(Recasts with quotes from Gambia’s lead lawyer in court)
By Shoon Naing and Bart H. Meijer
THE HAGUE, Dec 12 (Reuters) – Myanmar cannot be trusted to hold its soldiers accountable for alleged atrocities against its Rohingya Muslim minority, and measures to stop the violence need to be taken immediately, a lawyer presenting a genocide case against it said on Thursday.
Speaking on the third and final day of hearings at the International Court of Justice in the case brought by Gambia under the 1948 Genocide Convention, the west African country’s lead lawyer repeated its demand for “provisional measures” to restrain the Myanmar military until the case is heard in full.
Paul Reichler, said Myanmar had not even tried during the hearings to deny most of the accusations of extreme violence made against its military, known officially as the Tatmadaw, nor of the mass deportation of Rohingya following a 2017 crackdown.
Statements from Myanmar that it was taking action to prosecute soldiers accused of wrongdoing were incredible, he said.
“How can anyone possibly expect the Tatmadaw to hold itself accountable for genocidal acts against the Rohingya, when six of its top generals including the commander-in-chief, Senior General Min Aung Hlaing, have all been accused of genocide by the UN fact-finding mission and recommended for criminal prosecution,” he told the panel of 17 judges.
He was referring to the findings of U.N. investigators who in an August 2018 report said the Myanmar military had carried out killings and mass rape with “genocidal intent” in the 2017 operation. Gambia’s legal team had outlined graphic testimony from their report at the first day of hearings on Tuesday.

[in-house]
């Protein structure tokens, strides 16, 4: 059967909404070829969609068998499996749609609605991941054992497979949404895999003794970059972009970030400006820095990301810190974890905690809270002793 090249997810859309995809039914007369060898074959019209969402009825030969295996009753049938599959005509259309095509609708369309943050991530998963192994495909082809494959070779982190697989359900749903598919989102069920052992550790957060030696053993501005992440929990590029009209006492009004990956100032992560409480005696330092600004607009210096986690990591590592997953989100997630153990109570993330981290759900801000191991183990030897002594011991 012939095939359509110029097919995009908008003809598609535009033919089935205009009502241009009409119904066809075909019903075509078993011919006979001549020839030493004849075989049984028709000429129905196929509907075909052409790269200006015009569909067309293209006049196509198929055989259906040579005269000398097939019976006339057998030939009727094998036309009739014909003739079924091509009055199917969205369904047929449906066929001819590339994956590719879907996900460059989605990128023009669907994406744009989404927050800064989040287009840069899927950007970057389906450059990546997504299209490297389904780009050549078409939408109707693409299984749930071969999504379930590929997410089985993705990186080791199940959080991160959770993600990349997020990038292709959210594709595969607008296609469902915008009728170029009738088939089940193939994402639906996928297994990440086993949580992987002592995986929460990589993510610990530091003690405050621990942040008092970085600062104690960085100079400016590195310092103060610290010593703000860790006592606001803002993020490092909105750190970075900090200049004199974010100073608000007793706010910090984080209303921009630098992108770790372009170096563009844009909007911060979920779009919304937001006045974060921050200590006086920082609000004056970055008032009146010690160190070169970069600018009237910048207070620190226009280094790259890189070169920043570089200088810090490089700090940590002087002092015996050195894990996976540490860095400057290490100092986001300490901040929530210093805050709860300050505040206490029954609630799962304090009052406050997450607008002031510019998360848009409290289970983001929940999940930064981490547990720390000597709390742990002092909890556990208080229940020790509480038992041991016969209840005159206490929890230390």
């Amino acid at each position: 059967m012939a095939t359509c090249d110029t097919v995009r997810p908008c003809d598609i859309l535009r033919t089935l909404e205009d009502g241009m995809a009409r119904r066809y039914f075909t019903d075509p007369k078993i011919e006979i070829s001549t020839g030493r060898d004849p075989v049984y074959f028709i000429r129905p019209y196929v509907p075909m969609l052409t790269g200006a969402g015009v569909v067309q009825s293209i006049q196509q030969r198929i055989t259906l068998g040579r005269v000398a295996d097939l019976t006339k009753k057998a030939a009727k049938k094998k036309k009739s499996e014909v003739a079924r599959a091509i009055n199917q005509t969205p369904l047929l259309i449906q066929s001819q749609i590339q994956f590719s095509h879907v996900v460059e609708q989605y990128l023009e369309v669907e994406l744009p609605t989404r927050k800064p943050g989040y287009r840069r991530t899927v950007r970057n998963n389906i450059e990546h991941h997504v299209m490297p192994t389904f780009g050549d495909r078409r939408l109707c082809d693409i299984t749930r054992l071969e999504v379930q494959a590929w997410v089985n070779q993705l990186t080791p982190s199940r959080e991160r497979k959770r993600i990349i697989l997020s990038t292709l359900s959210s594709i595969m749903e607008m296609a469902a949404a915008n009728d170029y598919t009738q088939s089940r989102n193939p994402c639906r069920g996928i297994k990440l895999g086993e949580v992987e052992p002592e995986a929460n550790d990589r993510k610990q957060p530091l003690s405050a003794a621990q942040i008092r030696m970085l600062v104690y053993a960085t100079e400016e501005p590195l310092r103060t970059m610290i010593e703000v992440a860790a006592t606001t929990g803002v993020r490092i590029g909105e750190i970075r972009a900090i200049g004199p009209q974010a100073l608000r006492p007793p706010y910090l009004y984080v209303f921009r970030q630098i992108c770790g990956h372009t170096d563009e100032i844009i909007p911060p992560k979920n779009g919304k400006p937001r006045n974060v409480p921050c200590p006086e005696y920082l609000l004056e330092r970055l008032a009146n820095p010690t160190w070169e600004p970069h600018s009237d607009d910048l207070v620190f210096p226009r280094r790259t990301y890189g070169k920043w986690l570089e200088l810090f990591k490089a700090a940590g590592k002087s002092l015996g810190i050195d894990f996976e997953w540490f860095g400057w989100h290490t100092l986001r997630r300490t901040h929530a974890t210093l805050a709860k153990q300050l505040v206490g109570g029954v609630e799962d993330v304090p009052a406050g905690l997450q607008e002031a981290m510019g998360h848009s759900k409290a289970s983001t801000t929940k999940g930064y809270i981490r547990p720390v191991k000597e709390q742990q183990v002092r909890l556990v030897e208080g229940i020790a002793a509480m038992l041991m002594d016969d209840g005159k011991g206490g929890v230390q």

More than 730,000 Rohingya fled Myanmar to Bangladesh after the military launched its crackdown. The U.N. investigators have said 10,000 people may have been killed.
LEADING THE DEFENCE
Myanmar’s civilian leader Aung San Suu Kyi had led her country’s defence on Wednesday, telling the court the military-led “clearance operation” in western Rakhine State was a counterterrorism response to coordinated Rohingya militant attacks against dozens of police stations in August 2017.
The Nobel Peace Prize laureate said that Myanmar “actively investigates, prosecutes and punishes soldiers and officers that are accused of wrongdoing” and argued the tribunal, also known as the World Court, should not have jurisdiction.
She said that even if there had been violations of humanitarian law during what she described as an internal conflict, they did not rise to the level of genocide and were not covered by the 1948 convention.
Myo Nyunt, spokesman for her National League for Democracy party, told Reuters by telephone that Suu Kyi had presented Myanmar’s case “very detailed and precisely about the complicated Rakhine issue”.
Outside the ornate Peace Palace in The Hague that houses the court, protesters from both sides lined up on Thursday, shouting “Mother Suu, be healthy”, and “Aung San Suu Kyi, shame on you” as the Myanmar delegation left the premises.
Suu Kyi and her team will have several hours to formulate a rebuttal and final statement. The court has not set a date for a decision on provisional measures, but one could come in January.
Its decisions are binding and not subject to appeal, though it has no means of enforcement and countries have occasionally ignored them or failed to fully adhere.
After the decision on provisional measures, the process may continue to a full case that could last years.
Suu Kyi supporters from Myanmar’s Buddhist majority were expected to rally at a park in Yangon, where the hearings were being projected on a large screen.
Rohingya Muslims in camps in Cox’s Bazar were praying that the suit succeeds. “Aung San Suu Kyi is a big liar…We hate her,” said Hasmat Ali, 41, who fled to Bangladesh after the August 2017 crackdown. (Reporting by Bart Meijer and Shoon Naing; Additional reporting by Anthony Deutsch, Stephanie van den Berg in The Hague, Ruma Paul in Cox’s Bazar and Thu Thu Aung in Yangon; Writing by Toby Sterling; Editing by Alex Richardson)